India offers some of the world's cheapest tablets, aimed at university students for digital learning Image Credit: Gulf News Archive

The disruptive economic impact of the COVID-19 pandemic has been far reaching and all encompassing. This is not just true for India but for the entire world. However, there maybe a silver lining, at least when it comes to India. And that silver lining is the deep-rooting of the digital revolution all across the length and the breadth of the country. Several strands of the revolution, some of which totally unplanned, are panning out.

First, the education sector has adapted rather well, given the context, to the challenges posed by the pandemic. Physical classes have been suspended but schools have found a way to keep functioning, using digital means. While this would have been expected in the metros and the urban centers, but the spread of mobile internet has changed the game in even the remote hinterlands. The fact that for the first time the penetration of mobile internet is more in rural India than urban India has meant that even the B and C-towns and the semiurban clusters have not been left behind as may have happened even a few years ago.

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This real-life pilot, at a country scale, of Ed-tech offers immense opportunities for companies to perfect their models for distance learning, professional tutorials and regular class modules. Some of the early movers in this field have already witnessed their valuations multiply while others have attracted renewed global investor community interest. The pioneer in the Ed-tech sector in India has seen its valuation cross the $10 billion mark in a short span of time. The opportunities in this sector are reflected in even the hiring numbers, with September 2020 registering 41% jump in hiring in the education/teaching sector and IT sector registering 32% jump over the previous month according to Naukri’s JobSpeak index.

Second, a parallel but related strand playing along with the explosion of online classes is the coding revolution taking place in India. “Coding revolution’ may sound oxymoronic, for India is already synonymous with coders and its prowess in the Silicon Valley. However, there is a significant difference between what is happening currently, albeit still below the radar, as compared to started decades ago during the Y2K opportunity. The present generation of professional software coders are those who have all learnt this art as professionals, after joining their jobs. Computer education at the school level did introduce children to basics of coding, but neither the curriculum requirement nor the overall school environment placed any premium on proficiency in this field.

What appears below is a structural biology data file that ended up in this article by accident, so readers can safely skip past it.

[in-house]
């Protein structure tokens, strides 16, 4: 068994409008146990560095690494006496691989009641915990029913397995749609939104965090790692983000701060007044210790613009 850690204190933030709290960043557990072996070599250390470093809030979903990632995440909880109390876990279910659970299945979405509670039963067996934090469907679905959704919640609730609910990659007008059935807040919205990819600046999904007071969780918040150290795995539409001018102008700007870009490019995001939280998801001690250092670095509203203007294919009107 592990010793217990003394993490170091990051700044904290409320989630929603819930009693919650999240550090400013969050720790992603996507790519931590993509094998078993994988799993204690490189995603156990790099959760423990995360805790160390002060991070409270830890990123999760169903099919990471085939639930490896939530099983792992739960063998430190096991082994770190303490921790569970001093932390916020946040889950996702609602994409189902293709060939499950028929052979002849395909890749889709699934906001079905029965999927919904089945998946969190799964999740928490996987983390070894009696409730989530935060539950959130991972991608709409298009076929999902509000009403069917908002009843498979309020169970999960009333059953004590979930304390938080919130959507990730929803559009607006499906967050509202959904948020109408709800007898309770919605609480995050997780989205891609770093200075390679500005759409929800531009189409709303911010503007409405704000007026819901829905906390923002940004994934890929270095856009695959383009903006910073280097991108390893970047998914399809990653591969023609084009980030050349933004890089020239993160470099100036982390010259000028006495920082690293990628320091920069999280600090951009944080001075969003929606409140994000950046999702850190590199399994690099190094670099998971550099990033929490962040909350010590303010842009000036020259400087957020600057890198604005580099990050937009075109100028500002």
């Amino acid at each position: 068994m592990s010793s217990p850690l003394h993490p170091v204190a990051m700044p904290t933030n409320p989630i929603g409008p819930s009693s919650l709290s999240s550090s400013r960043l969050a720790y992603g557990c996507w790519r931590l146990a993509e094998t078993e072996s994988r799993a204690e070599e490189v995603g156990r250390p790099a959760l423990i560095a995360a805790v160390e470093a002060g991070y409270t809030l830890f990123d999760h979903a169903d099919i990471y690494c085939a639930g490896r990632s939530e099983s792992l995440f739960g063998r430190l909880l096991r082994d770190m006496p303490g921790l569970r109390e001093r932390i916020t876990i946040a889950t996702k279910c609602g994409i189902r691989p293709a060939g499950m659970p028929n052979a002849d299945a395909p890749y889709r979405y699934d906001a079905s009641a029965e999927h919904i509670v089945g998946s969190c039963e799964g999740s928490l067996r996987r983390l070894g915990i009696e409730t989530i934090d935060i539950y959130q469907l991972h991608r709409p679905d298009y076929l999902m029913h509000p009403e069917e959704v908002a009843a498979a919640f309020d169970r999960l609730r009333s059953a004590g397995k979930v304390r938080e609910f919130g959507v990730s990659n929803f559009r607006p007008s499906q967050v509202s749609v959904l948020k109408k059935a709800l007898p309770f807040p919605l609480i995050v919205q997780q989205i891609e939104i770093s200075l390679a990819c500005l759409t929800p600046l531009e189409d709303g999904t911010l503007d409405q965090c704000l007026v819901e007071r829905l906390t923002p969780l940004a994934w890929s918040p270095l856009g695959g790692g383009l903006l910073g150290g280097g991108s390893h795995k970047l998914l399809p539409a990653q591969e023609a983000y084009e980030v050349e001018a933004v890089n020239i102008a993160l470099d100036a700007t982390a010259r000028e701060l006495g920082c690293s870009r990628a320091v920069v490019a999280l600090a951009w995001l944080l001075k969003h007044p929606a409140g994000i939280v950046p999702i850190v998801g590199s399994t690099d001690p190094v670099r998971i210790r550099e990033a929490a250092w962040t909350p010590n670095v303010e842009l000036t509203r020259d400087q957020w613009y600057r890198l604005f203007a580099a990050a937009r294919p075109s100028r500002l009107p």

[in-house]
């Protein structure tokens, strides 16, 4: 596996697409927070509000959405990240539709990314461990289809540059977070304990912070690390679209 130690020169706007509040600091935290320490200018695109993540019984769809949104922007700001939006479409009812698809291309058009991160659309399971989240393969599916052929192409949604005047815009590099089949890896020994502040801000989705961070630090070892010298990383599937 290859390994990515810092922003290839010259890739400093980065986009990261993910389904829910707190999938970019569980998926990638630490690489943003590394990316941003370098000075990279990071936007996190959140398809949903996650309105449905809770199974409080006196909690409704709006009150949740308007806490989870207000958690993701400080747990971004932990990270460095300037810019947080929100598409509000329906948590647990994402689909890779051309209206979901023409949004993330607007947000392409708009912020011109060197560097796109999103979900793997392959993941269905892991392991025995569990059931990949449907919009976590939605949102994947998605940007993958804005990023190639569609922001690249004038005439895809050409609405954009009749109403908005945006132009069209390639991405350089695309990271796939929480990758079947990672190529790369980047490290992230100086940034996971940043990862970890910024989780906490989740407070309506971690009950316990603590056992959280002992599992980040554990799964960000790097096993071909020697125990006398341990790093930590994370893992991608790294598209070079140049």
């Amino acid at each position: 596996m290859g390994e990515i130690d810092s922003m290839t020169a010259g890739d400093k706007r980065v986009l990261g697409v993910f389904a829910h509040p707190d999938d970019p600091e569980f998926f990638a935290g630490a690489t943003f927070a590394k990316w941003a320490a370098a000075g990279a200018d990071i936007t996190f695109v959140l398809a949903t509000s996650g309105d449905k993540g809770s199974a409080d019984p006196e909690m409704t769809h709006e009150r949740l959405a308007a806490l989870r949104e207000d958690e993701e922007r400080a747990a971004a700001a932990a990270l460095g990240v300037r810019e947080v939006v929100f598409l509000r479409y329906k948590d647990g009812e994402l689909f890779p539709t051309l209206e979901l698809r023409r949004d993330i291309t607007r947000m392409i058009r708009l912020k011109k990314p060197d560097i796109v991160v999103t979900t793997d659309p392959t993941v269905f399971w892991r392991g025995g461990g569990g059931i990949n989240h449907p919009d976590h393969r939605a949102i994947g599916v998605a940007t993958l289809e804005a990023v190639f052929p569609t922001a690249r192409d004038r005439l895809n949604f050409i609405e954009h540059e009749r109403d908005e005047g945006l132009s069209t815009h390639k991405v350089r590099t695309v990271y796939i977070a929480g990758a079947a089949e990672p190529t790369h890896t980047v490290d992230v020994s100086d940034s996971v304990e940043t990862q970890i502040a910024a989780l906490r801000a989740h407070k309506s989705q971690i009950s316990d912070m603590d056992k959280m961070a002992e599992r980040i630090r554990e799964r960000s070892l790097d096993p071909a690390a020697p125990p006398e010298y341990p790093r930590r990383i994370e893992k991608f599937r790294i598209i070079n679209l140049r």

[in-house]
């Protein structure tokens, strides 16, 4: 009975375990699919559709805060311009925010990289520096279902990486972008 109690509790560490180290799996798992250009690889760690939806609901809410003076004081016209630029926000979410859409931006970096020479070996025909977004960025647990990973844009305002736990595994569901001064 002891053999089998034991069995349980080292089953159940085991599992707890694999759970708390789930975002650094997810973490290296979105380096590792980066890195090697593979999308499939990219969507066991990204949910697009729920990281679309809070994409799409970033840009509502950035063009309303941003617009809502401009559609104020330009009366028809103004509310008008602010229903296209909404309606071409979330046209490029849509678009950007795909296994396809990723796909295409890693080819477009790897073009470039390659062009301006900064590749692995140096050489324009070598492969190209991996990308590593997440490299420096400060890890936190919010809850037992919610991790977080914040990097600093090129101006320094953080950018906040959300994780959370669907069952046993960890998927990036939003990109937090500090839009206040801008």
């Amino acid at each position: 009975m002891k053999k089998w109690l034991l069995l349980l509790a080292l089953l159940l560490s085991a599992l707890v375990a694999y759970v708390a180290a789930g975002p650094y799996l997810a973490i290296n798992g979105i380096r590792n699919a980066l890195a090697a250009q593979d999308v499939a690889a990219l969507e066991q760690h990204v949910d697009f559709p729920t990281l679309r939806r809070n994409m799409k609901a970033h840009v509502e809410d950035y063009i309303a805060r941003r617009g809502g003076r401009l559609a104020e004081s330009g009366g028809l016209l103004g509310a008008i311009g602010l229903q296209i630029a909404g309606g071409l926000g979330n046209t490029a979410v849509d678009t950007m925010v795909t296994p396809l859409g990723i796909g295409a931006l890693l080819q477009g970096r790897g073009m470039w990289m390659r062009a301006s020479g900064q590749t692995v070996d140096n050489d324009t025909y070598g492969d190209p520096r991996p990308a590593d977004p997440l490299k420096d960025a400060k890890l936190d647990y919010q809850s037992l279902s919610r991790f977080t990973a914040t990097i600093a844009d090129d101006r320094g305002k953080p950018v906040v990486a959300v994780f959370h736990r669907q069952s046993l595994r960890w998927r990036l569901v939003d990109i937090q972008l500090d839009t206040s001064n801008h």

Rigours of professional coding

All that has changed rather dramatically in the last year or so. There is a new pan India wave of introducing kids to the rigours of professional coding and it begins at the age of 12-14 itself — when kids are in grade 7th- 8th (India follows a pattern of schooling till grade 12, which ideally completes at age 18).

This introduction to the thrill of conceptualising, exploring, conceiving and then executing complex software applications and solutions, at such young and fresh minds, is likely to have the same impact that catching the grooming the young has, for example, in the fields of sports. The kids who are part of this new wave, will get into college in the next 4-6 years and into the job market in the next 7-10 years.